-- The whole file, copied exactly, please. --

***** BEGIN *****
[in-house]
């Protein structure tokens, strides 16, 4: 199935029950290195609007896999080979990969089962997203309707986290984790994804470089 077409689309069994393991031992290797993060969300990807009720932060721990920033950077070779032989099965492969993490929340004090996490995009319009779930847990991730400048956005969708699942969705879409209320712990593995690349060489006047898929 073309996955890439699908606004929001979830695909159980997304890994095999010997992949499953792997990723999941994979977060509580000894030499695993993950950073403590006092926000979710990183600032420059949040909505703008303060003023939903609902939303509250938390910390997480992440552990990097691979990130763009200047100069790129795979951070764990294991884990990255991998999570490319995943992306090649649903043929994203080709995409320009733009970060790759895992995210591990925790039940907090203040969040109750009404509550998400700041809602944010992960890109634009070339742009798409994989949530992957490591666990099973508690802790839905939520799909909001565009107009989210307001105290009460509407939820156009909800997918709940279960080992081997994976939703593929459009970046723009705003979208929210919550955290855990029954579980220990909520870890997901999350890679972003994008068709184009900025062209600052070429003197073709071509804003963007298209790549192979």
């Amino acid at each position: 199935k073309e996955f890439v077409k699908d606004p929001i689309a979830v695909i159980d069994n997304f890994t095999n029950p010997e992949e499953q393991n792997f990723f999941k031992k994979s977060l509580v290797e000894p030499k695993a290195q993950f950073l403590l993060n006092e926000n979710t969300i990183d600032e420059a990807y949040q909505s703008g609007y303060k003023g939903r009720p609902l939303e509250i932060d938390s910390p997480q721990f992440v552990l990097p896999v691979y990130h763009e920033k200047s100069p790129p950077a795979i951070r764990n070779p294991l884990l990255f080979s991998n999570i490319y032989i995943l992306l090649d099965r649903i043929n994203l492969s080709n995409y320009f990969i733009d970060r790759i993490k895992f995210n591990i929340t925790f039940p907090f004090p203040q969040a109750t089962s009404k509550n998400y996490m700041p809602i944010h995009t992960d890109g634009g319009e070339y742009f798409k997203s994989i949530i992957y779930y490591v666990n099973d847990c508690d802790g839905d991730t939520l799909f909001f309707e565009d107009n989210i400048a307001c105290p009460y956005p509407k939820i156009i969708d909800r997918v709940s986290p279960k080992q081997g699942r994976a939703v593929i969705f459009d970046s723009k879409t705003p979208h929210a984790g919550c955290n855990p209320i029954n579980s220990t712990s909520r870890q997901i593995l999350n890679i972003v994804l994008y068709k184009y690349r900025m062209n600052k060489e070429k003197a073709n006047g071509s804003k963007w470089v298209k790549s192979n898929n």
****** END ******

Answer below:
[in-house]
């Protein structure tokens, strides 16, 4: 199935029950290195609007896999080979990969089962997203309707986290984790994804470089 077409689309069994393991031992290797993060969300990807009720932060721990920033950077070779032989099965492969993490929340004090996490995009319009779930847990991730400048956005969708699942969705879409209320712990593995690349060489006047898929 073309996955890439699908606004929001979830695909159980997304890994095999010997992949499953792997990723999941994979977060509580000894030499695993993950950073403590006092926000979710990183600032420059949040909505703008303060003023939903609902939303509250938390910390997480992440552990990097691979990130763009200047100069790129795979951070764990294991884990990255991998999570490319995943992306090649649903043929994203080709995409320009733009970060790759895992995210591990925790039940907090203040969040109750009404509550998400700041809602944010992960890109634009070339742009798409994989949530992957490591666990099973508690802790839905939520799909909001565009107009989210307001105290009460509407939820156009909800997918709940279960080992081997994976939703593929459009970046723009705003979208929210919550955290855990029954579980220990909520870890997901999350890679972003994008068709184009900025062209600052070429003197073709071509804003963007298209790549192979």
């Amino acid at each position: 199935k073309e996955f890439v077409k699908d606004p929001i689309a979830v695909i159980d069994n997304f890994t095999n029950p010997e992949e499953q393991n792997f990723f999941k031992k994979s977060l509580v290797e000894p030499k695993a290195q993950f950073l403590l993060n006092e926000n979710t969300i990183d600032e420059a990807y949040q909505s703008g609007y303060k003023g939903r009720p609902l939303e509250i932060d938390s910390p997480q721990f992440v552990l990097p896999v691979y990130h763009e920033k200047s100069p790129p950077a795979i951070r764990n070779p294991l884990l990255f080979s991998n999570i490319y032989i995943l992306l090649d099965r649903i043929n994203l492969s080709n995409y320009f990969i733009d970060r790759i993490k895992f995210n591990i929340t925790f039940p907090f004090p203040q969040a109750t089962s009404k509550n998400y996490m700041p809602i944010h995009t992960d890109g634009g319009e070339y742009f798409k997203s994989i949530i992957y779930y490591v666990n099973d847990c508690d802790g839905d991730t939520l799909f909001f309707e565009d107009n989210i400048a307001c105290p009460y956005p509407k939820i156009i969708d909800r997918v709940s986290p279960k080992q081997g699942r994976a939703v593929i969705f459009d970046s723009k879409t705003p979208h929210a984790g919550c955290n855990p209320i029954n579980s220990t712990s909520r870890q997901i593995l999350n890679i972003v994804l994008y068709k184009y690349r900025m062209n600052k060489e070429k003197a073709n006047g071509s804003k963007w470089v298209k790549s192979n898929n």